Augustine of Hippo


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Synonyms for Augustine of Hippo

(Roman Catholic Church) one of the great Fathers of the early Christian church

References in periodicals archive ?
The terminology I have used, which includes gifts (and their opposite, crimes) as well as exchanges among "transactions," originates with Augustine of Hippo (not me), was followed by Aquinas and the later scholastics, and has the advantage of agreeing with common sense.
By devoting much more attention to Amartya Sen and Martha Nussbaum than to Aquinas (and none to Augustine of Hippo, by whose light Aquinas interpreted Aristotle), Crespo sometimes has difficulty explaining Aristotle clearly enough, let alone explaining his impact on modern economics.
One of the earliest theologians to take up "pilgrimage" as a metaphor for the Christian life was Augustine of Hippo.
Jefferson also passes over the two authors whose towering genius defines this entire period: Augustine of Hippo and Thomas Aquinas.
This tantalising line of speculation received dramatic confirmation in 1947 when Kenneth Clark then in the midst of research for his famed Phaidon monograph on Piero--published the missing fourth side panel in the Burlington Magazine, revealing that the figure depicted was none other than Saint Augustine of Hippo, thus rendering the Sant'Agostino connection virtually unassailable.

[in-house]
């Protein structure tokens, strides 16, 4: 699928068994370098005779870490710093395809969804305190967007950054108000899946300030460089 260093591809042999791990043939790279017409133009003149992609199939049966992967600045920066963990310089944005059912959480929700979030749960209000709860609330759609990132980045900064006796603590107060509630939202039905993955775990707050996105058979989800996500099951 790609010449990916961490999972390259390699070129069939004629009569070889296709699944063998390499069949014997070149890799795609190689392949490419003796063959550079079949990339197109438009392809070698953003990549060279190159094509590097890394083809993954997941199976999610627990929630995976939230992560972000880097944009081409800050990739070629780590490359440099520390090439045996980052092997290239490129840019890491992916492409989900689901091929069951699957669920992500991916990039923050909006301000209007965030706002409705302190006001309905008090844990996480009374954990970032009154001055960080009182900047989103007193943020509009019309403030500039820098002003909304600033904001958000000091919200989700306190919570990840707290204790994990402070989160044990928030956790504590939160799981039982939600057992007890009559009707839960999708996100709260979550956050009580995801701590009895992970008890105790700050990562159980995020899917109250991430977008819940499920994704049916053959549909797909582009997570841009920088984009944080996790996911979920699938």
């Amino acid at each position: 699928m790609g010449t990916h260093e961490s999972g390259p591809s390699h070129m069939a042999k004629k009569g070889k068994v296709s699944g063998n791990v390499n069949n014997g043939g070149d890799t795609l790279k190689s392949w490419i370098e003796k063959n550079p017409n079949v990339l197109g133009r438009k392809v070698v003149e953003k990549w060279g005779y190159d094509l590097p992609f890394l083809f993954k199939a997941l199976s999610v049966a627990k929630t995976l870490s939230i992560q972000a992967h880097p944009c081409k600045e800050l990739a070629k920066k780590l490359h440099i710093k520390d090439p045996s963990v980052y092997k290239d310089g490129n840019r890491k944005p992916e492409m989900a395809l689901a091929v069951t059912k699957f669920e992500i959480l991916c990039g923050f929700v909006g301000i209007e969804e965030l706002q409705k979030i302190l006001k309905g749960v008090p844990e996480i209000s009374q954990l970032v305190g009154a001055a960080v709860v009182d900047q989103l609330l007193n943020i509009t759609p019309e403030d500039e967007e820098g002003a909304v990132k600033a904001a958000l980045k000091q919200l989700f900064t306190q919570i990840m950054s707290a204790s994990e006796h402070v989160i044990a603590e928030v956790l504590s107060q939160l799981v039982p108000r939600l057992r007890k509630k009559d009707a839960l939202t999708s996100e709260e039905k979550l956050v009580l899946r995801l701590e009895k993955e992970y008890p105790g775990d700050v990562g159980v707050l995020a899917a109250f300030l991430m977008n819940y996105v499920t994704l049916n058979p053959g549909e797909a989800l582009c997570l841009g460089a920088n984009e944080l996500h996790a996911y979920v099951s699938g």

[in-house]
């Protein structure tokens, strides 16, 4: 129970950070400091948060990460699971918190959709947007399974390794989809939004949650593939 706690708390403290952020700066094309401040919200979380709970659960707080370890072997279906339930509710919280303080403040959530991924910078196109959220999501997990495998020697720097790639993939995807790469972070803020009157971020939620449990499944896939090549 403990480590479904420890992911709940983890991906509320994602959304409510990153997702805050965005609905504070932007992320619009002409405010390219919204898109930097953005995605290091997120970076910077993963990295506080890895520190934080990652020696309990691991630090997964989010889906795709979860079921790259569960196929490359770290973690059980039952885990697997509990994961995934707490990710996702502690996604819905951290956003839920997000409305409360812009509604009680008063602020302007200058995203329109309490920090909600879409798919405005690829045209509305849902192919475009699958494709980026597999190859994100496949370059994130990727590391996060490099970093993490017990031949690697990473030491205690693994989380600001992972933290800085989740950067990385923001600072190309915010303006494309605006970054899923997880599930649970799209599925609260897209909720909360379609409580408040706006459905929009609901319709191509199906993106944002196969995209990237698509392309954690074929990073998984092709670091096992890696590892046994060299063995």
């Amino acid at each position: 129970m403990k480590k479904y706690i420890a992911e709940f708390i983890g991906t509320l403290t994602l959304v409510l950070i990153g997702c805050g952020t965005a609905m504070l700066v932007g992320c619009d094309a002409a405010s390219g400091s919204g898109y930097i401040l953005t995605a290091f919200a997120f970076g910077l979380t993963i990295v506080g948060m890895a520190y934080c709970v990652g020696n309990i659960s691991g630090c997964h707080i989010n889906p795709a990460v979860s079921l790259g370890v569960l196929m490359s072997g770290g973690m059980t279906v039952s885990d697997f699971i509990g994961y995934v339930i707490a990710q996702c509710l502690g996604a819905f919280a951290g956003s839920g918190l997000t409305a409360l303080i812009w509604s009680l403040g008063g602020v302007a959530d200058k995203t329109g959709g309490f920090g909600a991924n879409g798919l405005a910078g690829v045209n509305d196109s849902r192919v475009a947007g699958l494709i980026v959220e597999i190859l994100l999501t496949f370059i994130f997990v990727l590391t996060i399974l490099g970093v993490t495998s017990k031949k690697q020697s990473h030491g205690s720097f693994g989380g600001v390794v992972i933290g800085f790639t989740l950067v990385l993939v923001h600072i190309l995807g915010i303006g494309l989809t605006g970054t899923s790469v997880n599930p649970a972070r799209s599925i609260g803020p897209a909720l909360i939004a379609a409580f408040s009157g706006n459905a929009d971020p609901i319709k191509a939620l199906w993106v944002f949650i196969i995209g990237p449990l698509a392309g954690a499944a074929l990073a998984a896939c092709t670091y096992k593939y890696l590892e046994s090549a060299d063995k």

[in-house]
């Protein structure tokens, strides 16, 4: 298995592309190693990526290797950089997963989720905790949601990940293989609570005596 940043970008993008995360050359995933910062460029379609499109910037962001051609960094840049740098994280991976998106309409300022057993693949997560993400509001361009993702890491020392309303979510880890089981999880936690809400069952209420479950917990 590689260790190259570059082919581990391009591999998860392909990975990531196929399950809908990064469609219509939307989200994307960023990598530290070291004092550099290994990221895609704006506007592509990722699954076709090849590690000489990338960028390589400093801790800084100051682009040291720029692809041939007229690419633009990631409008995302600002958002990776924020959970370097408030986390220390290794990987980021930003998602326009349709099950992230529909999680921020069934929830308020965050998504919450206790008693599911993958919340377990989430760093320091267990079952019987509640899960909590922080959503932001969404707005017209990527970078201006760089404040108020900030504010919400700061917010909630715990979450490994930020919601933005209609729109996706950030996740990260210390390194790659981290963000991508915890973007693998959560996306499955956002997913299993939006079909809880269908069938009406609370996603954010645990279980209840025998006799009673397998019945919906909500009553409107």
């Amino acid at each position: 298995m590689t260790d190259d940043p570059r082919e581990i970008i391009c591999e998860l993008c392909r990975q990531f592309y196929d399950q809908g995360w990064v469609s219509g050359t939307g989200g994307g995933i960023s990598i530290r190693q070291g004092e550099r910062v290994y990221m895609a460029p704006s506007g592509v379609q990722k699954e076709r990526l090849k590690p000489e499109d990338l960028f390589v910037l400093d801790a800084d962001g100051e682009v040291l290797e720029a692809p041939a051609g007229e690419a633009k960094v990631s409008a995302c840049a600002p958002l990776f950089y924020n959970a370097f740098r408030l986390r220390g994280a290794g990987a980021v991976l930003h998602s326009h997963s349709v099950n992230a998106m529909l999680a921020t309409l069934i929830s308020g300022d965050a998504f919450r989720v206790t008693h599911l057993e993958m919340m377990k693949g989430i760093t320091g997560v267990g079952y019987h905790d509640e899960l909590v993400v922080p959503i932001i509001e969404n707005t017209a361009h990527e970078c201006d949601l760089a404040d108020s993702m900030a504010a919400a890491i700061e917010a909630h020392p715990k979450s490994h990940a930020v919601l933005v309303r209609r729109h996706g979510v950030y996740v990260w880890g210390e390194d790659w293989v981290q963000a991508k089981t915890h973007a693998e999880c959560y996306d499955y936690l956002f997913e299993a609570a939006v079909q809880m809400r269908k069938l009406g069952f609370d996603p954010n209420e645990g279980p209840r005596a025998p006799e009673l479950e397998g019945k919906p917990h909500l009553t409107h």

After studying at Oxford and Cambridge, he became a student at Heidelberg University, where a certain Josef Ratzinger (late Benedict) enthralled him with lectures on the vicar's hero, St Augustine of Hippo.
1584-6, important for the history of Scottish university teaching; an incomplete manuscript of selected works of Augustine of Hippo of c.
In Part 1, "The destiny of the Non-Christian" from the patristic to the contemporary magisterium, Carola starts with the issue of salvation for non-Christians in patristic theology and examines the writings of such major theologians as Justin Martyr, Origen, Eusebius of Caesare, and Augustine of Hippo.
The author devotes two chapters to Augustine of Hippo (354-430), the chief architect of the doctrine of children's guilt for Adamic sin that influenced much of subsequent Christianity.
The studies in this book revolve around a crucial though frequently underappreciated figure in Thomistic thought: Augustine of Hippo.
The selected Christian commentators range from Irenaeus, Origen of Alexandria, and Augustine of Hippo, to Soren Kierkegaard, Thomas Merton, and Madeleine L'Engle.
Cahill, himself a prodigious scholar, contrasts Patrick with Augustine of Hippo (in modern-day Algeria).
Skillfully and accessibly translated into modern English by Father Edmund Hill, Essential Sermons is an astutely chosen selection of the sermons of Augustine of Hippo (354-430), who served as bishop of Hippo in North Africa after his conversion to Christianity.
This hefty edited volume gathers together a wide variety of authors in the humanities and social sciences, whose contributions touch on everything from the high theory of Bergson and Benjamin to local religious practices in Israel and Venezuela, and from the classical texts of Augustine of Hippo to the contemporary discourses of George W.
The "A"s in his "Index of Names" are: Aristotle, Karen Armstrong, Louis Armstrong, Augustine of Hippo, and Augustus Caesar